I conceive that the description so often given of a Benthamite, as a mere reasoning machine, though extremely inapplicable to most of those who have been designated by that title, was during two or three years of my life not altogether untrue of me. It was perhaps as applicable to me as it can well be to any one just entering into life, to whom the common objects of desire must in general have at least the attraction of novelty. There is nothing very extraordinary in this fact: no youth of the age I then was, can be expected to be more than one thing, and this was the thing I happened to be. Ambition and desire of distinction, I had in abundance; and zeal for what I thought the good of mankind was my strongest sentiment, mixing with and colouring all others. But my zeal was as yet little else, at that period of my life, than zeal for speculative opinions. It had not its root in genuine benevolence, or sympathy with mankind; though these qualities held their due place in my ethical standard. Nor was it connected with any high enthusiasm for ideal nobleness. Yet of this feeling I was imaginatively very susceptible; but there was at that time an intermission of its natural ailment, poetical culture, while there was a superabundance of the discipline antagonistic to it, that of mere logic and analysis. Add to this that, as already mentioned, my father's teachings tended to the under-valuing of feeling. It was not that he was himself cold-hearted or insensible; I believe it was rather from the contrary quality; he thought that feeling could take care of itself; that there was sure to be enough of it if actions were properly cared about. Offended by the frequency with which, in ethical and philosophical controversy, feeling is made the ultimate reason and justification of conduct, instead of being itself called on for a justification, while, in practice, actions, the effect of which on human happiness is mischievous, are defended as being required by feeling, and the character of a person of feeling obtains a credit for desert, which he thought only due to actions, he had a teal impatience of attributing praise to feeling, or of any but the most sparing reference to it, either in the estimation of persons ot in the discussion of things. In addition to the influence which this characteristic in him had on me and others, we found all the opinions to which we attached most importance, constantly attacked on the ground of feeling. Utility was denounced as cold calculation; political economy as hard-hearted; anti-population doctrines as repulsive to the natural feelings of mankind. We retorted by the word "sentimentality" which, along with "declamation" and "vague generalities," served us as common terms of opprobrium. Although we were generally in the right, as against those who were opposed to us, the effect was that the cultivation of feeling (except the feelings of public and private duty), was not in much esteem among us, and had very little place in the thoughts of most of us, myself in particular. What we principally thought of, was to alter people's opinions; to make them believe according to evidence, and know what was their real interest, which when they once knew, they would, we thought, by the instrument of opinion, enforce a regard to it upon one another. While fully recognizing the superior excellence of unselfish benevolence and love of justice, we did not expect the regeneration of mankind from any direct action on those sentiments, but from the effect of educated intellect, enlightening the selfish feelings. Although this last is prodigiously important as a means of improvement in the hands of those who are themselves impelled by nobler principles of action, I do not believe that any one of the survivors of the Benthamites or Utilitarians of that day, now relies mainly upon it for the general amendment of human conduct.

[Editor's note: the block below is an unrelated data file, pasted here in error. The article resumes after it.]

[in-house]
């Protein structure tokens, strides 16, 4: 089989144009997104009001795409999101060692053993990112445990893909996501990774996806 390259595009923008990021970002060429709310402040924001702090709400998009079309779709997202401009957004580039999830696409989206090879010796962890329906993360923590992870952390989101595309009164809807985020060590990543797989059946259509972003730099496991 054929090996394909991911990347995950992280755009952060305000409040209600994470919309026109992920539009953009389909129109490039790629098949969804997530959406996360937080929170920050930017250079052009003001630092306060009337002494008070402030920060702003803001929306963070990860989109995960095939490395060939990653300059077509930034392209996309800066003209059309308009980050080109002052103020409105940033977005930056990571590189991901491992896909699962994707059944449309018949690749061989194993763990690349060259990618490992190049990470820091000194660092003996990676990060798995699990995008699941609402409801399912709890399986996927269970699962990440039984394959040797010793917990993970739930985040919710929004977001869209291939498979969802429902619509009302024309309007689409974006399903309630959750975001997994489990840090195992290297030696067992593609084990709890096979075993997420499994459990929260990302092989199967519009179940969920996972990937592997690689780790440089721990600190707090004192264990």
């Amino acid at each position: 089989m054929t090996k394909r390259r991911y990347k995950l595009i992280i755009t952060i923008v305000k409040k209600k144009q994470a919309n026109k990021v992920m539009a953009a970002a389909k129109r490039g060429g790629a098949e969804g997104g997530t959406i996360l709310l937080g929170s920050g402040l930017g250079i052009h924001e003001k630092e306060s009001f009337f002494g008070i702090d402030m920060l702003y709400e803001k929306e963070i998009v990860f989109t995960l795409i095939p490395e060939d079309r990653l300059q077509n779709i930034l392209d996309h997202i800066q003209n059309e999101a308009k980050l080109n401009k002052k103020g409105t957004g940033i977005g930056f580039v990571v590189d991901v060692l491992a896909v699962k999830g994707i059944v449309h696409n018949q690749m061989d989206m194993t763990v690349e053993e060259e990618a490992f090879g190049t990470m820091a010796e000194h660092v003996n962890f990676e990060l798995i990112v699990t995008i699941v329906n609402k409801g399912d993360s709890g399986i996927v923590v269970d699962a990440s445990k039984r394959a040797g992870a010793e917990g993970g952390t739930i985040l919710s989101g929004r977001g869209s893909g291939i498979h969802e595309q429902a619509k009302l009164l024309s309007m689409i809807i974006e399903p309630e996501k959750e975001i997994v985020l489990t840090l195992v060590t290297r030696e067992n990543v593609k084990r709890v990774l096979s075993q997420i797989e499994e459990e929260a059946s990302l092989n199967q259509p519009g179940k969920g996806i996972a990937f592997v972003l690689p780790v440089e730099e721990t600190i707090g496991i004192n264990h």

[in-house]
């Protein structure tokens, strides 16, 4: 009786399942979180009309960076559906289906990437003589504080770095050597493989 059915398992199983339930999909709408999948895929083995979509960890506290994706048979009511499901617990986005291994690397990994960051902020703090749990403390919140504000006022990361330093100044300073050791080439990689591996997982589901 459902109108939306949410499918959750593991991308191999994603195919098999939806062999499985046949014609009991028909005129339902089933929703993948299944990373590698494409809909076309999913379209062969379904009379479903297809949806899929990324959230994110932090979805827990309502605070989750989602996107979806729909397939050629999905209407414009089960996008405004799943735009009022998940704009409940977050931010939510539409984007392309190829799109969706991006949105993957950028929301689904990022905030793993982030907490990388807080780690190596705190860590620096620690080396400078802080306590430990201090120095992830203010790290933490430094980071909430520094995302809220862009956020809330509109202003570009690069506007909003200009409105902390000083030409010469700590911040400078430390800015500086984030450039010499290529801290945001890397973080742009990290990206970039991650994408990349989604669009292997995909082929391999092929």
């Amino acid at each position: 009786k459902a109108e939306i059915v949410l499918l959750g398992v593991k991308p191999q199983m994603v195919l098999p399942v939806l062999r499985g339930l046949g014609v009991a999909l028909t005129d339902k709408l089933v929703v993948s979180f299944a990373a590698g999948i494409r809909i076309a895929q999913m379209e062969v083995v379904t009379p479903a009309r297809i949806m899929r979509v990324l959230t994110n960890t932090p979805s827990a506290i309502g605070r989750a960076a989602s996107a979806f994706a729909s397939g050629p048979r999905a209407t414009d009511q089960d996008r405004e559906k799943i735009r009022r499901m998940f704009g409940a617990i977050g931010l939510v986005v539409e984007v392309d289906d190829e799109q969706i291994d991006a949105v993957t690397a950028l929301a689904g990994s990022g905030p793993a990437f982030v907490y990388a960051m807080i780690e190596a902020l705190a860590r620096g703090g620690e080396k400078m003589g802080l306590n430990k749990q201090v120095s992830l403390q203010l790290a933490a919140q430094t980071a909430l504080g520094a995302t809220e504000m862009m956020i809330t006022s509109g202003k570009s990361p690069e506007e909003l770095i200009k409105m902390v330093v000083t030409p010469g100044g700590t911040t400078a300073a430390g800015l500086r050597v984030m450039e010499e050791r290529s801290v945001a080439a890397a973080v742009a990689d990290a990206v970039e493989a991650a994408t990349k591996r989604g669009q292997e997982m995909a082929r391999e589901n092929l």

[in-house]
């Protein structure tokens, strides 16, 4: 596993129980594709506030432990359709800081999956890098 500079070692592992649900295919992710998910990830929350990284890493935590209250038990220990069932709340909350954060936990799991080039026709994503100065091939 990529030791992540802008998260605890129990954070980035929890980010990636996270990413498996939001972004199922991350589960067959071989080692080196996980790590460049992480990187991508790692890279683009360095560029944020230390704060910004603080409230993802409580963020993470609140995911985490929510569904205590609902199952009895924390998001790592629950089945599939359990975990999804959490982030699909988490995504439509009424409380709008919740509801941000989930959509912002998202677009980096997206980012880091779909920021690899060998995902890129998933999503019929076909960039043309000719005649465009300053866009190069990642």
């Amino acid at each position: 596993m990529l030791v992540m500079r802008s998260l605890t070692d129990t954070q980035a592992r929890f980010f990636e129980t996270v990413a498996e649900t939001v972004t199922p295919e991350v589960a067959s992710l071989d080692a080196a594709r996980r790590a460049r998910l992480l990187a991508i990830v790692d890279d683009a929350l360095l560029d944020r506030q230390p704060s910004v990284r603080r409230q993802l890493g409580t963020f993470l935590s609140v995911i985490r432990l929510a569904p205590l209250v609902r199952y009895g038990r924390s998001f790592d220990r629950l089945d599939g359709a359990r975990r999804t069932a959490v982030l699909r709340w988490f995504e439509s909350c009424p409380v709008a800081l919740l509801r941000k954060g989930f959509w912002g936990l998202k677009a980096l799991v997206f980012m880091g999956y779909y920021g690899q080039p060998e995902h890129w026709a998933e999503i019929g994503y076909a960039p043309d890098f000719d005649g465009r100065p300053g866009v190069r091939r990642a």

The second reason for establishing likability in 90seconds or less has to do with the human attention10span. Believe it or not, the attention span of the averageperson is about 30 seconds! Focusing attention has beencompared to controlling a troop of wild monkeys. Attentioncraves novelty—it needs to be entertained andloves to leap from branch to branch, making new connections.
Bond raised a thumb. "Fourth of July. The crocs'll be sitting down to table right now. But that damned dummy! Gave me a nasty turn. Did you put her there?"
A: If anything, I inhibit it. She was a writer for years before she met me. If she weren't married to me, she would probably write more. In fact, I encourage her. But it's hard when your husband writes as fast as he can type and publishes everything he writes.